The Economic Consequences Of Abolition Essay

1475 Words Dec 17th, 2015 null Page
By the 19th century, coffee became the most exported product from Brazil along with sugar cane, which is why today Brazil is considered the largest coffee-producing nation in the world. The transatlantic slave trade was extremely related to the cultivation of coffee; as more coffee plantations were created, more slaves came to work the land. Initially the cultivation of coffee concentrated in Rio de Janeiro, and later expanded in the whole Paraiba do Sul River Valley, which has territory in Sao Paulo, Rio de Janeiro and Minas Gerais. This area specifically, was extremely filled with African slaves who served as the primary work force in coffee plantations. However, by 1831 the transatlantic slave trade became illegal, and by 1888 slavery was abolished completely, which obviously negatively impacted the economy of the nation. Even though the economic consequences of abolition have been a topic discussed by many historians, the impact that these consequences have on current plantation workers has not been properly addressed. More than just economic loss and the formation of a “new” free African descendent society, abolition lead to the transition from chattel slavery to contemporary slavery. Moreover, instead of ending slavery, abolition laws only lead to the illegal practice of forced labor and other forms of quasi-slavery in the major coffee growing regions of Brazil.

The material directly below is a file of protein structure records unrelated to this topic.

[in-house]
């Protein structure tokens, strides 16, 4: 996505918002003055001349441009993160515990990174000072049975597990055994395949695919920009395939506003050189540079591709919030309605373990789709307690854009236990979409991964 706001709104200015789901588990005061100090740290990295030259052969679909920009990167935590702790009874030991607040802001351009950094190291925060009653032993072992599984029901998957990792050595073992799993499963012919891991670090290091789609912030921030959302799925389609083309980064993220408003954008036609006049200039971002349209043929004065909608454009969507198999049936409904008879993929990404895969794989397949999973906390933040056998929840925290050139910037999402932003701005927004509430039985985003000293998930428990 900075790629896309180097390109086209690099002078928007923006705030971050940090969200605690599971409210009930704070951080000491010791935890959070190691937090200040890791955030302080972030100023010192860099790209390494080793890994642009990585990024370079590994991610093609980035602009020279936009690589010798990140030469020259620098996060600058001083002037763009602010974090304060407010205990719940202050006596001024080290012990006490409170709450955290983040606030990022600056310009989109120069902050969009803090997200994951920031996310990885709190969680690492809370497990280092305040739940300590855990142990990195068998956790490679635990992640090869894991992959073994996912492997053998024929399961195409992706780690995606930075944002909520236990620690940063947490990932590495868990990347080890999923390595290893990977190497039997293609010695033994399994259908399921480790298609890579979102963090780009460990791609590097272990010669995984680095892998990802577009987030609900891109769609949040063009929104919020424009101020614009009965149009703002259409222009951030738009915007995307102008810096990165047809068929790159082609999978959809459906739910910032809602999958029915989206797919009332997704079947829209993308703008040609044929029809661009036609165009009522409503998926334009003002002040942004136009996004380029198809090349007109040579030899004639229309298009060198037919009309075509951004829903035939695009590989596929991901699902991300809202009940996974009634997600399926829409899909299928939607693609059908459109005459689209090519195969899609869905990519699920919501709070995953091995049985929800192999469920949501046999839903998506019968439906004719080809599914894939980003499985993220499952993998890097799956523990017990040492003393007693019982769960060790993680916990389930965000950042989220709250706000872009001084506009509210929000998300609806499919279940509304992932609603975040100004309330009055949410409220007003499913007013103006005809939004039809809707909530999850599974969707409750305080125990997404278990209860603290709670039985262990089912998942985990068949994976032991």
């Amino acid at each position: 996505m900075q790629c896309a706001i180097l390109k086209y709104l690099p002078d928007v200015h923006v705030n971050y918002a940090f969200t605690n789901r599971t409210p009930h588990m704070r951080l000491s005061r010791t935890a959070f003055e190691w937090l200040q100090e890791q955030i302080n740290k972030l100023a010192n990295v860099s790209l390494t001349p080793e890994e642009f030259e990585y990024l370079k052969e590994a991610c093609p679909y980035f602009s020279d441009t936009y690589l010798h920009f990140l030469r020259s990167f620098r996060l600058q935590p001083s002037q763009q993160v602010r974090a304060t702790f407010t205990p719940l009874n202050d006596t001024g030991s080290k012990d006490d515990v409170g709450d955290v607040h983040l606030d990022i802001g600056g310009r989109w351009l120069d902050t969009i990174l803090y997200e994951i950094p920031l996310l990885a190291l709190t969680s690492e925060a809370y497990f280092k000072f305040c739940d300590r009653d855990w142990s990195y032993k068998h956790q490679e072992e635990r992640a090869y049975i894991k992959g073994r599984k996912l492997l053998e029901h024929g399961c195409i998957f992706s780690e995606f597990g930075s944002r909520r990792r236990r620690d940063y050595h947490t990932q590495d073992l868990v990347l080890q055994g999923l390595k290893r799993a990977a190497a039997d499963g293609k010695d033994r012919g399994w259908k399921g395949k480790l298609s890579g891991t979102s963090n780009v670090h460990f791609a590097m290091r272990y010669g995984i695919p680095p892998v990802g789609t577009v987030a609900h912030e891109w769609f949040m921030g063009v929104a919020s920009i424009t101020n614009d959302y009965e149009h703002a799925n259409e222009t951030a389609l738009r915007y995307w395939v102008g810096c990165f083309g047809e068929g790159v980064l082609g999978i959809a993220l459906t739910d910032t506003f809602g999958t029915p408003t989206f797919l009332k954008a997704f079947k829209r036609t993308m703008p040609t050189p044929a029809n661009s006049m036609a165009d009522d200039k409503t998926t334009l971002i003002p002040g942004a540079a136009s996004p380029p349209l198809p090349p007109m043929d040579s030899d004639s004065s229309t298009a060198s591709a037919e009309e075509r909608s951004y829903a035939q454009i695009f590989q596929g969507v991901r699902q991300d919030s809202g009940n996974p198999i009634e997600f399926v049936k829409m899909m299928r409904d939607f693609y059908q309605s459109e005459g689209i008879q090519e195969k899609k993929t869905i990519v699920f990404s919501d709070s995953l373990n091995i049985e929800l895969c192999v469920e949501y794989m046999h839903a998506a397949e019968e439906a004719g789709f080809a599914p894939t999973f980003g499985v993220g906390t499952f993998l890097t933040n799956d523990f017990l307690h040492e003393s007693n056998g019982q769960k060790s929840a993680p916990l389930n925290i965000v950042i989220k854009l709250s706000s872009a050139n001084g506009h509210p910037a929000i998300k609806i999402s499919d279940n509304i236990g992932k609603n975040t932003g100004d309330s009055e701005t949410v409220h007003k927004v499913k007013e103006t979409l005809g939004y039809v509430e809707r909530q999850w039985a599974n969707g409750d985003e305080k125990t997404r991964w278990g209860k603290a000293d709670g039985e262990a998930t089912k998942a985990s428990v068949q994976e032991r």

As some historians see coffee production as the center of Brazilian economy, slavery was at the same time…

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